Steps in a jury trial Essay

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Steps in a jury trial

A jury trial is a manifestation of democracy, wherein ordinary citizens have their cases heard and deliberated by people like themselves. A jury trial, based on the idea of an impartial jury, can serve justice, because they are mandated to deliberate on the facts of the case alone. This paper analyzes the steps in a jury trial, including the constitutional trial rights that are enacted during a jury trial.

The jury trial rights are expressed in the U.S. Constitution in three ways: the grand jury, the criminal jury, and the civil jury. The Fifth Amendment provides the right to a grand jury: “No person shall be held to answer for a capital, or otherwise infamous crime, unless on a presentment or indictment of a Grand Jury…”

The Sixth Amendment states the importance of an “impartial” and fair jury to criminal proceedings: “In all criminal prosecutions, the accused shall enjoy the right to a speedy and public trial, by an impartial jury of the State and district…” The Seventh Amendment asserts the right of the people to a civil jury: “In Suits at common law, where the value in controversy shall exceed twenty dollars, the right of trial by jury shall be preserved…”

This paper proceeds to the steps in a jury trial. The first step is the selection of a jury. The trial court judge mails a request to a panel of prospective jurors to attend the jury assembly room for the purposes of the jury selection process (Judicial Council of California [JCC], 2010).

After the arrival of the jurors, the judge and lawyers ask the jurors questions for the purpose of assessing, whether the jurors are free of bias, or prejudice, or anything that might obstruct with their ability to be fair and impartial, in a process called voir dire. It is important to find a fair and impartial jury, which the Sixth Amendment asserts. The Fifth Amendment also stresses that the accused in a criminal case has a right to a trial by a fair and impartial jury.”In essence, the right to jury trial guarantees to the criminally accused a fair trial by a panel of impartial, ‘indifferent’ jurors.”[1]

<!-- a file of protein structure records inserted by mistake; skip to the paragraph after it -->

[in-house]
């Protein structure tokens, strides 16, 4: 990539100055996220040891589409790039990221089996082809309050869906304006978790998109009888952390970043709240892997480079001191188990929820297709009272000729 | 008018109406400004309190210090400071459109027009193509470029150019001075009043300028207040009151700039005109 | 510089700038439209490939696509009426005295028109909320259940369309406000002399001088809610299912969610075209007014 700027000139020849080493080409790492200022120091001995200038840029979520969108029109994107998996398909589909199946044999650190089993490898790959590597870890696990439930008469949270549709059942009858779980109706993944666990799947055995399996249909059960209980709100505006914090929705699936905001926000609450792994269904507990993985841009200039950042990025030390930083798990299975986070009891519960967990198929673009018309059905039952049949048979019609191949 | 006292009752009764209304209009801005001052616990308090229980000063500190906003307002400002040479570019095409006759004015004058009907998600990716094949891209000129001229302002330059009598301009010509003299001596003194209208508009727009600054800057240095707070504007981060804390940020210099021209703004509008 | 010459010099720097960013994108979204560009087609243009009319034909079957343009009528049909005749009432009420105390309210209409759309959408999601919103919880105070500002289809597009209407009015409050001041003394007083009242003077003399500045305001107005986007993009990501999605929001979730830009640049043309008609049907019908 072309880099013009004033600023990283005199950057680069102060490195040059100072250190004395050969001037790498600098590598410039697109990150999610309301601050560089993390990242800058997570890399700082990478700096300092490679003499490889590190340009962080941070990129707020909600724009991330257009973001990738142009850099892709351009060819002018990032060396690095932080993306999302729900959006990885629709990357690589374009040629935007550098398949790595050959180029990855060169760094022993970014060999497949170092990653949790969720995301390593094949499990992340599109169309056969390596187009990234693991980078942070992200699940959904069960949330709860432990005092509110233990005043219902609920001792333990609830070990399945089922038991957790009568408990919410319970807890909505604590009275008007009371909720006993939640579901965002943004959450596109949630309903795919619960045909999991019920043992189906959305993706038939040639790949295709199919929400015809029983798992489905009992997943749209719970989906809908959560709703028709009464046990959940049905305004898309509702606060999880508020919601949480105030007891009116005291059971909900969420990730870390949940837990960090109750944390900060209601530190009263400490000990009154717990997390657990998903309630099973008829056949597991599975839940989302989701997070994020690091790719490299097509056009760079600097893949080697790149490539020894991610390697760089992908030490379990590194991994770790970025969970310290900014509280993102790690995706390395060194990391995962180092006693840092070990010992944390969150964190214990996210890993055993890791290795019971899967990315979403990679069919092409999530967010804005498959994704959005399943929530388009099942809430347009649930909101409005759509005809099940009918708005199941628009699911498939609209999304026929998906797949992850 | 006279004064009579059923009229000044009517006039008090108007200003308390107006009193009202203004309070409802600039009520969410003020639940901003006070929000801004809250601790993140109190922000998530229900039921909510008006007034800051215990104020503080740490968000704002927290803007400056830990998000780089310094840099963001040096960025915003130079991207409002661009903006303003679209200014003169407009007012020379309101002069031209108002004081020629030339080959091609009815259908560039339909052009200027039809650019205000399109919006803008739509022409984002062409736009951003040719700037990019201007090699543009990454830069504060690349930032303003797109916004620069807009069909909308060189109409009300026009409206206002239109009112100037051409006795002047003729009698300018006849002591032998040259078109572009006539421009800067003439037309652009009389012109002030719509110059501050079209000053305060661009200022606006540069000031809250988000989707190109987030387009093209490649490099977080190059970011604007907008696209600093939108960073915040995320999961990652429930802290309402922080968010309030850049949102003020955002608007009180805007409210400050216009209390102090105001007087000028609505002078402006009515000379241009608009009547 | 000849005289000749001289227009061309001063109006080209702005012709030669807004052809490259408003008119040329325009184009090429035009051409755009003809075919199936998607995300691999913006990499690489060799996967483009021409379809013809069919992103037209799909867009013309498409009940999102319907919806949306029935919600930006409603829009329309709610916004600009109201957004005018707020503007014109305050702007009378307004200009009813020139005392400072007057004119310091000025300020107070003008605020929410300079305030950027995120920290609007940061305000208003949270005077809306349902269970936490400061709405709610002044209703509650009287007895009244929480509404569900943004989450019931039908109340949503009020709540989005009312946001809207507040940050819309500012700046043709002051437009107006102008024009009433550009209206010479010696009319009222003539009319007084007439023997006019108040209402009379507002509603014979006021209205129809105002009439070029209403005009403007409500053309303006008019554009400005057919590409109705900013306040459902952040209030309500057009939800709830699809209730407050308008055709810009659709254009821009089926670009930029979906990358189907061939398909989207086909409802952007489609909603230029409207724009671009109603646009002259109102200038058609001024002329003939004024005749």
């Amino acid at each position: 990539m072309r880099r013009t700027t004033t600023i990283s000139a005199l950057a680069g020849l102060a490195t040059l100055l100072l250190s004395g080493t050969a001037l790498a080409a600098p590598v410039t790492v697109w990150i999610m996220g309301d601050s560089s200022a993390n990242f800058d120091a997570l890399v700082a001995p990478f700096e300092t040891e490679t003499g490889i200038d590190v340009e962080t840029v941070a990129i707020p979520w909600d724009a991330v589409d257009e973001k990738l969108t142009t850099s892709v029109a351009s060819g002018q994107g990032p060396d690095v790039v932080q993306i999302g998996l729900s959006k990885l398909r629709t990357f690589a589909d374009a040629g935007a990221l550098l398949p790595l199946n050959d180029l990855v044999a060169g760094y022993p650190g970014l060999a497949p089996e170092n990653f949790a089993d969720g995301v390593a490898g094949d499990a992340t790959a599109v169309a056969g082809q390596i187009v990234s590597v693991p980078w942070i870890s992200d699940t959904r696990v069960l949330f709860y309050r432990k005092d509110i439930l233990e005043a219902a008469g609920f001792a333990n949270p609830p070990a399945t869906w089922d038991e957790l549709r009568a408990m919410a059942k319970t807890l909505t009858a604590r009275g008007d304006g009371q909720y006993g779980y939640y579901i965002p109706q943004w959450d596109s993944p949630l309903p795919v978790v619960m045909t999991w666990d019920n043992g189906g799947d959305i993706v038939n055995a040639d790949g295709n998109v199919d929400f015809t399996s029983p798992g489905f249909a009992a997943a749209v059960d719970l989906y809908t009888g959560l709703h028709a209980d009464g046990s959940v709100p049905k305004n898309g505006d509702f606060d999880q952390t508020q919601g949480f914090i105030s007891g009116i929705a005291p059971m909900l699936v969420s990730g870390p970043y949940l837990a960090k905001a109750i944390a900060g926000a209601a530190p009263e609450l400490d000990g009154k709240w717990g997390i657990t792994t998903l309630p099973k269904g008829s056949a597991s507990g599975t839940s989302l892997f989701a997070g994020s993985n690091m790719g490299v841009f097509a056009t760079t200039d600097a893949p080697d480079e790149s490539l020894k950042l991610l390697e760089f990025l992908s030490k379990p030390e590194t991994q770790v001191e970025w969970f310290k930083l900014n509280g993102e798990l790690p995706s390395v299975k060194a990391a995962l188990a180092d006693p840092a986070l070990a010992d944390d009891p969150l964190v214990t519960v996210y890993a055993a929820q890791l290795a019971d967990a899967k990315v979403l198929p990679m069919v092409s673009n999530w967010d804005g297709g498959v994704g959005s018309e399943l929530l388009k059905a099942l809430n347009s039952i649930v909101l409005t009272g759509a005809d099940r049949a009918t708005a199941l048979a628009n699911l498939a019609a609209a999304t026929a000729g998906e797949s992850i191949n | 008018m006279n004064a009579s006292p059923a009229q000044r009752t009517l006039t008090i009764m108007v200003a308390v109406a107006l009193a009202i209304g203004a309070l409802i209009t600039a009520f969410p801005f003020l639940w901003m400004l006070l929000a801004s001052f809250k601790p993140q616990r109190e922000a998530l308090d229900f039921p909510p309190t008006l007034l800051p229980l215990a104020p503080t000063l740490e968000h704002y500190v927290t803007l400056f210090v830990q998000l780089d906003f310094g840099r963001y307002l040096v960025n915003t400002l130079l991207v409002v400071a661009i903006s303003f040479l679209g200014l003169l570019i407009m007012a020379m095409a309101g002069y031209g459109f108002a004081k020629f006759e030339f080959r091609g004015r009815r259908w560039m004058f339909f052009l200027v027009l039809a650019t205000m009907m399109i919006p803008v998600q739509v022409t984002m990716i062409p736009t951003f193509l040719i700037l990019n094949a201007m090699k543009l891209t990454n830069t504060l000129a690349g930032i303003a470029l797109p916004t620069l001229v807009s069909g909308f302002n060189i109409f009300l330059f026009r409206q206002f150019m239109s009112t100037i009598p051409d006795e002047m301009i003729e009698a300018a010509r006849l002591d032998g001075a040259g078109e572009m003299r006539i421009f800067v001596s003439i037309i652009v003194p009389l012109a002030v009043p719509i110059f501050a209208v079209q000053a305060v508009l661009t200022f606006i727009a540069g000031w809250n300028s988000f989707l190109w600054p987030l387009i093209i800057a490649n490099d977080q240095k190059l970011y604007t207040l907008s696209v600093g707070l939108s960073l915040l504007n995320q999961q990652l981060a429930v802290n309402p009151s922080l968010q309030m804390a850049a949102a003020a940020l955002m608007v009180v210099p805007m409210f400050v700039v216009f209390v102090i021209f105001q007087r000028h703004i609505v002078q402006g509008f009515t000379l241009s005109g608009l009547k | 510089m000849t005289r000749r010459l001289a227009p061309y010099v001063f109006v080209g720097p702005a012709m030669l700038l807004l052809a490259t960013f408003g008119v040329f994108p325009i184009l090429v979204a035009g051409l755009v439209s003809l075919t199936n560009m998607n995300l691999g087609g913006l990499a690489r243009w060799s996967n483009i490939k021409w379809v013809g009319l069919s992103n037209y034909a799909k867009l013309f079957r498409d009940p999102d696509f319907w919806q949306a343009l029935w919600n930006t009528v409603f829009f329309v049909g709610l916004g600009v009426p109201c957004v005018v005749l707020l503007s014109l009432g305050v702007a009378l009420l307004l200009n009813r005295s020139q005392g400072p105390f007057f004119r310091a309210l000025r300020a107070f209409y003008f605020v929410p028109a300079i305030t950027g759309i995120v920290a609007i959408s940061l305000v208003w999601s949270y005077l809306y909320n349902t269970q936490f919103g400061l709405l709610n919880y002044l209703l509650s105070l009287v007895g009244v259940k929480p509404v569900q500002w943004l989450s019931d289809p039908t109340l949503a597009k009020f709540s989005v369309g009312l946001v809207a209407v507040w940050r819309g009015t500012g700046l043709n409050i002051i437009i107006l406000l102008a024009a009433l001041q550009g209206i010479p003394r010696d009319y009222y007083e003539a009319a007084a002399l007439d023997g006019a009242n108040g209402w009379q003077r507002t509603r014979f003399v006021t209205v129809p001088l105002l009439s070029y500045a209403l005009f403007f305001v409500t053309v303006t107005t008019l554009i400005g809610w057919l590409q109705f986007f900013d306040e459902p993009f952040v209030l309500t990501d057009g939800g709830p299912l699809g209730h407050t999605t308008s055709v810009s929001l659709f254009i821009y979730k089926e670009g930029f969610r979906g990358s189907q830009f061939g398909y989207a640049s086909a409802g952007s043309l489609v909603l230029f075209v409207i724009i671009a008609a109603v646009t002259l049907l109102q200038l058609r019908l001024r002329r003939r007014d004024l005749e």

The law permits the judge and the lawyers to “excuse” some jurors from service for diverse reasons (JCC, 2010).    If a lawyer seeks to have a juror excused, he or she must use a “challenge” to excuse the juror (JCC, 2010).   There are two kinds of challenges: for cause or peremptory. Under a for cause challenge, the law provides several reasons that jurors may be excused “for cause” (JCC, 2010).

For example, a juror who is related to one of the parties in the case may be excused for cause. There is no limit to the number of for cause challenges. As for a peremptory challenge, this is a challenge given without the need to provide a reason. The law provides only 10 peremptory challenges in criminal cases and 6 in civil cases (Code of Civil Procedure sec. 231 as cited in JCC, 2010). The procedure of questioning and excusing jurors will continue, until 12 persons are chosen as the jurors for the trial (JCC, 2010).

The second step is the trial itself. There are three main duties of the juror: 1) Jurors should not speak to others about the case, especially the lawyers and parties from either side, and even with their family and friends. It is important to avoid being influenced by other people who have not heard the whole facts of the case; 2) Jurors should not make a conclusion about the case without hearing all the facts.